The Seahawks could clinch a wild-card spot in two weeks — and they also would have a good shot at making the postseason even if they lost to both Minnesota and Kansas City.
The Hawks are currently given an 88 percent chance to make the postseason, according to FiveThirtyEight (Football Outsiders calls it 92 percent). There’s a chance that could improve to 100 percent before the Seahawks play Kansas City in Week 16.
If the Seahawks beat Minnesota next Monday and then the 49ers the following week, they would be 9-5 — good enough to lock in a playoff spot if three of these things were to happen: Carolina loses one more, Philadelphia loses one, Washington drops the next two, Minnesota also loses to Miami in Week 15.
Two-thirds of the way through the season, the Seahawks are right where they need to be: in control of their postseason destiny (which apparently is a surprise to almost everyone but us). If they win out to finish 11-5, they will make it in.
But what happens if they drop a game and land at 10-6? That’s where they would need a couple of things to fall their way — but the odds still would stack highly in their favor.
Amazing what one big win can do for a flagging franchise trying to find its footing.
After the Seahawks had lost two straight home games for only the second time with Russell Wilson, they were on the outside looking in at the postseason picture. But they quickly dug out of the slump with an upset victory over the NFC’s top team, Philadelphia.
Now the Hawks (8-4) suddenly own their destiny again, and Atlanta helped their pursuit of a top-two seed by knocking off the Saints on Thursday night.
The Seahawks’ watershed win in New England largely has been interpreted as a sign the Hawks are ready to make their usual run through the second half of the season and deep into the playoffs.
But, because the offense has cost the team 2.5 games, the Seahawks find themselves in chase mode in the NFC — not yet in full control of their destiny, not yet the No. 1 seed.
Dallas, led by rookie QB Dak Prescott, holds that position right now — 1.5 games up on the Hawks thanks to an eight-game winning streak. But there is plenty of time to catch the Cowboys — and the remaining slates for each team make it seem very possible, if not likely.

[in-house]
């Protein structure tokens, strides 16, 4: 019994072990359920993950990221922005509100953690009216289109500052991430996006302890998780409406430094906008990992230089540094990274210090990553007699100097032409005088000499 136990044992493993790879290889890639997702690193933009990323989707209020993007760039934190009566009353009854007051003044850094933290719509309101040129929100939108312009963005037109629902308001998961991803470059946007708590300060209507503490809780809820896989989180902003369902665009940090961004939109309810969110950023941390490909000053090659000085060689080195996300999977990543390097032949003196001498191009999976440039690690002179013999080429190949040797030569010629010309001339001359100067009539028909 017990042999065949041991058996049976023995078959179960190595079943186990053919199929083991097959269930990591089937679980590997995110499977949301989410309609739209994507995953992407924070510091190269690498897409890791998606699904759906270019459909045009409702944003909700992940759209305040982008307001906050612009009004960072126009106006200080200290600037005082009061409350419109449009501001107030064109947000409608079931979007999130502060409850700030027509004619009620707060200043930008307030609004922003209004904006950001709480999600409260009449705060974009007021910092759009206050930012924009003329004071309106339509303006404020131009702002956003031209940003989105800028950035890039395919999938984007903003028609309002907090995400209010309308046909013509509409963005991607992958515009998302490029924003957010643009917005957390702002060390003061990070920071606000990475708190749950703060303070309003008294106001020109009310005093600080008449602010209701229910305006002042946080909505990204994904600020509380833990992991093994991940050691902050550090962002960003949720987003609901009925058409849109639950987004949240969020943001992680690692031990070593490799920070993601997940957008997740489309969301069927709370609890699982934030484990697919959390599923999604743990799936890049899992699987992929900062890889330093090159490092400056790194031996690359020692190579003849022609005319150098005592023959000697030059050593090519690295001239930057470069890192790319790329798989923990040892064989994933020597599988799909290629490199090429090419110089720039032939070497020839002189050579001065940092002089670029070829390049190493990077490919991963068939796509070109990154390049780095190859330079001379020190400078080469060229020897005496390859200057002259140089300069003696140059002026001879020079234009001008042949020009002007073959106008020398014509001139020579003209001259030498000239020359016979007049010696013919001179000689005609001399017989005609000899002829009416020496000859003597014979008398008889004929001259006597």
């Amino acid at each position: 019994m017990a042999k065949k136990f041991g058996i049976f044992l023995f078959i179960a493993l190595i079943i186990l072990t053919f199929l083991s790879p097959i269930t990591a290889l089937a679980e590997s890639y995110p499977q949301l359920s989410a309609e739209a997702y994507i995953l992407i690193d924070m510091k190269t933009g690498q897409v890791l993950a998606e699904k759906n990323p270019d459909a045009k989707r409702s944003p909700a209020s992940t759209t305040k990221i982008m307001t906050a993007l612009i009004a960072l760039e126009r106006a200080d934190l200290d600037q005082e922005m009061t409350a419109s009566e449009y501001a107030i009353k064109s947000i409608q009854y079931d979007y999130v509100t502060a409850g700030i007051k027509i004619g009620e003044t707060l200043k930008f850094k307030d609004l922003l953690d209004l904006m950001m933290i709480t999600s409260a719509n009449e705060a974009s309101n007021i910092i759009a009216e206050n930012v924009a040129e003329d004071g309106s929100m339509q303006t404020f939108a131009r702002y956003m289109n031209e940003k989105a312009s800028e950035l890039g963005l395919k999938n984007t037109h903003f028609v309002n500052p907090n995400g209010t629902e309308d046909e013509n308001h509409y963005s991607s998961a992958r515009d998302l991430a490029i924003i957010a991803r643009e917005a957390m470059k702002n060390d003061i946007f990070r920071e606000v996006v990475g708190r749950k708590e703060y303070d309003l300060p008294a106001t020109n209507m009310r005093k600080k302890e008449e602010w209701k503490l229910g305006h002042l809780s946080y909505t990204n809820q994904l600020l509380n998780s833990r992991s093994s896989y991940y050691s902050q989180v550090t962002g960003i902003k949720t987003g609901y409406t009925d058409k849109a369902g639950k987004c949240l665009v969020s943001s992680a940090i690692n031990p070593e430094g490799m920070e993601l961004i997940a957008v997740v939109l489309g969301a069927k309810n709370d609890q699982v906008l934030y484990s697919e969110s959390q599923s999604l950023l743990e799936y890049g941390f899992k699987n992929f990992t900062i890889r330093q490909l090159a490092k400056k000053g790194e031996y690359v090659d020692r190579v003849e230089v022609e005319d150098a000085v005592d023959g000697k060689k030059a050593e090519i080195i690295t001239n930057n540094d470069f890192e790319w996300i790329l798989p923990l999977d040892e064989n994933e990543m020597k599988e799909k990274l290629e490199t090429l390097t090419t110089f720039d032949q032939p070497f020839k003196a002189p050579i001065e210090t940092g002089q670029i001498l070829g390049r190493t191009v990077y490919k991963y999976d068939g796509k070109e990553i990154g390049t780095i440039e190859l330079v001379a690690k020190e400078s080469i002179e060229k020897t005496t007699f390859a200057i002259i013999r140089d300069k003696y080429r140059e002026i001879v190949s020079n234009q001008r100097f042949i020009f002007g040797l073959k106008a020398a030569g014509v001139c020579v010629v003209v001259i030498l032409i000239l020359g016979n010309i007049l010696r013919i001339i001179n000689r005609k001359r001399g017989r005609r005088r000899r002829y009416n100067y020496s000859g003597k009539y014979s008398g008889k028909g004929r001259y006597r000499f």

This weekend marked the 42nd anniversary of Seattle being awarded an NFL franchise — a monumental event that until recent years had proven much more fruitful off the field than on.
The Seahawks had a horrendous first two decades on the gridiron, making the playoffs just four times. But, in the 19 years since Paul Allen purchased the team, they have been in the postseason 11 times — including 10 times in the last 13 years.
They have reached the Super Bowl three times in the past 11 seasons — a feat matched only by Pittsburgh and New England during that time (coincidentally, the Hawks lost to both in the title game).
Allen’s fortunes off the field have been even better. The team is worth almost 10 times what it was when he bought it from Californicator Ken Behring — $1.87 billion vs. $194 million.
The Seahawks have been such a middling franchise over most of their 40 years that their miracle moments are easy to recall. Let’s take a look at Seattle’s most miraculous playoff wins:
Wild-card game at Minnesota Season: 2015
Blair Walsh’s missed 27-yard field goal in the final 30 seconds allowed Seattle to escape with a 10-9 victory.
NFC title game vs. Green Bay Season: 2014
Seattle rallied from a 19-7 deficit in the final four minutes, getting two touchdowns, an onside kick recovery and a two-point conversion to force overtime, where they quickly won it, 28-22.
As stunning as it still is to consider, this is the best all-around team in the history of the Seattle Seahawks. That’s odd to say about a 10-win team — and it would be odder yet if this team had not made the playoffs.
Thirty years ago, it wouldn’t have. Thirty years ago, in fact, a red-hot 10-6 Seahawks team did not make the postseason.
These Seahawks, who have won six of seven and have averaged 32 points over the past eight games, are the team no one wants to play in the playoffs (even if Arizona GM Steve Keim says he does).